Letters: The cost of PFIs

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The Independent Culture
Sir: Michael Ball (letter, 20 July) points out that the Private Finance Initiative was made to appear cheaper than the public sector scheme, for Pimlico School, because it intended to build more houses on part of the land acquired.

In Coventry, PFI funding for our new hospital appeared cheaper only because the publicly-funded alternative had to add a "pretend" interest rate of six per cent.

The Government has been role-playing the private financier since 1990, and charging hospitals six per cent per annum of the value of their buildings and contents. However, this six per cent circulates back to the hospitals from general health revenue, paid by the Government to health authorities.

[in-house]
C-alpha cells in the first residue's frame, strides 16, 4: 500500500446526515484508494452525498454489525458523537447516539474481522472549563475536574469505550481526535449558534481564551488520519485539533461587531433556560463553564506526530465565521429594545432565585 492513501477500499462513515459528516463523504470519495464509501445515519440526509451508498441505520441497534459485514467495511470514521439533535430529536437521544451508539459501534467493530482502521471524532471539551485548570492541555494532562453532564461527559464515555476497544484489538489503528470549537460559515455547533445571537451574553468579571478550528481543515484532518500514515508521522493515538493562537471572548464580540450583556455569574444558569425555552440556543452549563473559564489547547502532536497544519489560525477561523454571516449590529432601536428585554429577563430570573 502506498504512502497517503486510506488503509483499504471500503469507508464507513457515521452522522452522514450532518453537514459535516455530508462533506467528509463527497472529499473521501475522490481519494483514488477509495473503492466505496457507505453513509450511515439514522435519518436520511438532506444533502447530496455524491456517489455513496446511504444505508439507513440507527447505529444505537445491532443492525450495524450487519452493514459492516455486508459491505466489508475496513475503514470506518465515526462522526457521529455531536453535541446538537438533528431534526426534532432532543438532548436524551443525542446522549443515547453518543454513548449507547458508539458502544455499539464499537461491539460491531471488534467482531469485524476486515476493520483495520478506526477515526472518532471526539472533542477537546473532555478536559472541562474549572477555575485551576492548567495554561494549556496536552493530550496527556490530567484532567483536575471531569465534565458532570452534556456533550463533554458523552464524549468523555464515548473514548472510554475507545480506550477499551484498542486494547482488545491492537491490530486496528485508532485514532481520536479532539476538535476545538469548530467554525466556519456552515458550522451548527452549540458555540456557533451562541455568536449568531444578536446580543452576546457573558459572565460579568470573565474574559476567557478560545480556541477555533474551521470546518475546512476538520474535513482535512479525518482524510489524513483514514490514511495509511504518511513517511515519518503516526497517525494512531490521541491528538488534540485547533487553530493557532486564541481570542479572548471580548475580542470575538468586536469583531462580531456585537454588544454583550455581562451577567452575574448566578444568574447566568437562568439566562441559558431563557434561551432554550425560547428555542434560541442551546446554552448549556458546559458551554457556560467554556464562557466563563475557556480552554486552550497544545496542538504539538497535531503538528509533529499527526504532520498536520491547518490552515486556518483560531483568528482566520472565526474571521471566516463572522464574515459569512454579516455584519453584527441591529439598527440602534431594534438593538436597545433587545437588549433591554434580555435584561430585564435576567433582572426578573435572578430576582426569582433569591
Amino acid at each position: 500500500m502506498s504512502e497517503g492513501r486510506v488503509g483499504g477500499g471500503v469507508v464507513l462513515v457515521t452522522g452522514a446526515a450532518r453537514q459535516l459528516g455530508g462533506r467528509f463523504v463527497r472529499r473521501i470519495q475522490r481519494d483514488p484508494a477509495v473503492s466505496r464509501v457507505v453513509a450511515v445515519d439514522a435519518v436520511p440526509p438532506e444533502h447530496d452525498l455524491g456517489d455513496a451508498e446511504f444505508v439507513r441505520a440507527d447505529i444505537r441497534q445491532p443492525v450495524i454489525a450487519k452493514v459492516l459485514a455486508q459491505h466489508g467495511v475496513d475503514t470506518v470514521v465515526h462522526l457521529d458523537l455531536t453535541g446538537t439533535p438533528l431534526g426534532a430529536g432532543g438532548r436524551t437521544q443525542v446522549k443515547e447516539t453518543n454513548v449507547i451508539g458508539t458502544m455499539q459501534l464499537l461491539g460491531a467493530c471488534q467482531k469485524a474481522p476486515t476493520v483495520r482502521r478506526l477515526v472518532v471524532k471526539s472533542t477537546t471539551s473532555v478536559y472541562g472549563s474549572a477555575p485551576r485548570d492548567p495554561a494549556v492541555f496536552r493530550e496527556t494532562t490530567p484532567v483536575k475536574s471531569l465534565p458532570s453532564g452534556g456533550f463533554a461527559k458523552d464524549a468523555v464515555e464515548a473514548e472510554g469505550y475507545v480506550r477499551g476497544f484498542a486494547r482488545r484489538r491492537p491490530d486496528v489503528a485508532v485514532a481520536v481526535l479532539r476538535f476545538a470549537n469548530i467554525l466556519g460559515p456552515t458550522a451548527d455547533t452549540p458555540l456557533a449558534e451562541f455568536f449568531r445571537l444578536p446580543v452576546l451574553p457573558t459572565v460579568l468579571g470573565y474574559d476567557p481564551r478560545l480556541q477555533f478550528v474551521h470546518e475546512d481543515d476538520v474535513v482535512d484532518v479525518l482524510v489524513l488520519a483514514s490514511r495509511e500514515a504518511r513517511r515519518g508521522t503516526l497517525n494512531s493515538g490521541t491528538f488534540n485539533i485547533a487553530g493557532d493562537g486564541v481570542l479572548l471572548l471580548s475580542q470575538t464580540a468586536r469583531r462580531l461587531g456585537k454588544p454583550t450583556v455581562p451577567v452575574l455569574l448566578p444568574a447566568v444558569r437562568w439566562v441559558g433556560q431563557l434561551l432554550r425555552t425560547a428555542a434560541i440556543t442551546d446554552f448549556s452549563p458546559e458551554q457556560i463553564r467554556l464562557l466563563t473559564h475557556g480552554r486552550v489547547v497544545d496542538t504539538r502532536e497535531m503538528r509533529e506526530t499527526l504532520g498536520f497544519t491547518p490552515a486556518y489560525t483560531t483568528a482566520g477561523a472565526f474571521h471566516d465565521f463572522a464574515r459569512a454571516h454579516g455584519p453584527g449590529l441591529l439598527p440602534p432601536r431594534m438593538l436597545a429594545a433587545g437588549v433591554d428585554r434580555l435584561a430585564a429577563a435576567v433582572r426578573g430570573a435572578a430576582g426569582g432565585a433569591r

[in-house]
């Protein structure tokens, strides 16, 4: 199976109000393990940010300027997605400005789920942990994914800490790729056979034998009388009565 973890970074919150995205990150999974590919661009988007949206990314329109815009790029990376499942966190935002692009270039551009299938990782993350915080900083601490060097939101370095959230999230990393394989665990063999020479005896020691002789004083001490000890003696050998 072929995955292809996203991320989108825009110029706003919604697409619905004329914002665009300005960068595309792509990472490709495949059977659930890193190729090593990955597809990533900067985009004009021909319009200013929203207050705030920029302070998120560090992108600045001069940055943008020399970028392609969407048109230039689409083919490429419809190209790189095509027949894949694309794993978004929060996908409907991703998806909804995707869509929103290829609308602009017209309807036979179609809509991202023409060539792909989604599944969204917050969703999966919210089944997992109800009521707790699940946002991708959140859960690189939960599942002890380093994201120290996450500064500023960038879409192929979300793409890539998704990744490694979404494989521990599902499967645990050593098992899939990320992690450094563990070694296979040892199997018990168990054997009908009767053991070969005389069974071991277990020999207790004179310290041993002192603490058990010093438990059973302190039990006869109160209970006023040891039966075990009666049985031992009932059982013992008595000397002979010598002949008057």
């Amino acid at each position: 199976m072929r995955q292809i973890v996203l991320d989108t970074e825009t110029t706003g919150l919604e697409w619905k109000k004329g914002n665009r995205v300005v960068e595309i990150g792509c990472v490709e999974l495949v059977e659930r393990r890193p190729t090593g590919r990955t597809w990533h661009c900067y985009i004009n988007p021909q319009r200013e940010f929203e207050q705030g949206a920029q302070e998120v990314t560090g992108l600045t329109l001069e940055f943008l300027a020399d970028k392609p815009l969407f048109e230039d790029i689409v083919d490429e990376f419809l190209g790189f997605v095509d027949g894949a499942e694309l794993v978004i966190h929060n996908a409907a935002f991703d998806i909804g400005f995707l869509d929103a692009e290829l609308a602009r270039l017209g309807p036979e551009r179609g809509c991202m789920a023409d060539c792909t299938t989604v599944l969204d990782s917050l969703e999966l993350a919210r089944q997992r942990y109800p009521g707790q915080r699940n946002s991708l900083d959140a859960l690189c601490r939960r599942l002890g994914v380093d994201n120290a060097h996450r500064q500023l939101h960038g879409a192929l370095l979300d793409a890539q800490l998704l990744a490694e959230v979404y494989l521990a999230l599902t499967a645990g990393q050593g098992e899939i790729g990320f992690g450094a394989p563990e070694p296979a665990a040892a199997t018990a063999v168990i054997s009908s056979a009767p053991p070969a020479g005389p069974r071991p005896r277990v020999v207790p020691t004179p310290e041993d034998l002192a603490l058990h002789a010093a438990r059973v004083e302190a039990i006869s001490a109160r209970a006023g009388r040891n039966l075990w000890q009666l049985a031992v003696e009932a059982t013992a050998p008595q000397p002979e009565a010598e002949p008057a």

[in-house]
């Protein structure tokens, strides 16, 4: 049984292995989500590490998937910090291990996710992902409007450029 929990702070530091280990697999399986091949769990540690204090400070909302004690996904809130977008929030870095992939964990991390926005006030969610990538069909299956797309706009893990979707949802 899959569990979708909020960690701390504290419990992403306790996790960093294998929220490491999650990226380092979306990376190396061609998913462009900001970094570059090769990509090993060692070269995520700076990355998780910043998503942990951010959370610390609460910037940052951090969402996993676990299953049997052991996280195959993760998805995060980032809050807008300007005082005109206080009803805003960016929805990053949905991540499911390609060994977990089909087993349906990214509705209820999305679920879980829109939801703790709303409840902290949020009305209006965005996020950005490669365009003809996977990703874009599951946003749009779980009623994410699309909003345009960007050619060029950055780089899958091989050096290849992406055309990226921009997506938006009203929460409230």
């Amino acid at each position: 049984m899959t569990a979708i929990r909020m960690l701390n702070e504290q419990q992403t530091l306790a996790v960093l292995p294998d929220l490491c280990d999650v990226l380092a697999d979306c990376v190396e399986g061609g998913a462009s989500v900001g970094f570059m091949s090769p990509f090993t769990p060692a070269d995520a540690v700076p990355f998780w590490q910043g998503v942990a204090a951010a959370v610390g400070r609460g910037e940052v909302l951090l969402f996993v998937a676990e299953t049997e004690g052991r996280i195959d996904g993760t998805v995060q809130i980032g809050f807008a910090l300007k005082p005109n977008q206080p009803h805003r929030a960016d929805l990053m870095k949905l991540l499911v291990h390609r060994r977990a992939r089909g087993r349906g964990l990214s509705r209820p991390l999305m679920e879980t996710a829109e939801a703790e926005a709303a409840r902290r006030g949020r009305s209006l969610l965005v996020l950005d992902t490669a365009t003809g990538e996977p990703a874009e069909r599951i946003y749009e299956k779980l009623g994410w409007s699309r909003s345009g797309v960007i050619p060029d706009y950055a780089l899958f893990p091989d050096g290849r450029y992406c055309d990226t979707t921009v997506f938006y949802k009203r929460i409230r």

Under PFI the six per cent leaves the health system as real interest on real debts. What's more, the hospitals so far using PFI have seen this rise in practice to between 12 and 18 per cent.

We pay for this additional cost of financing PFI through our taxes. However, as the health trust does the borrowing, the Government can claim it has reduced its own debts.

The increased costs are now part of what the Government gives the health authorities for all health costs - it becomes part of the Government's "increased spending on health care" - ie, a good thing.

MAEVE RILEY

Earlsdon, Coventry

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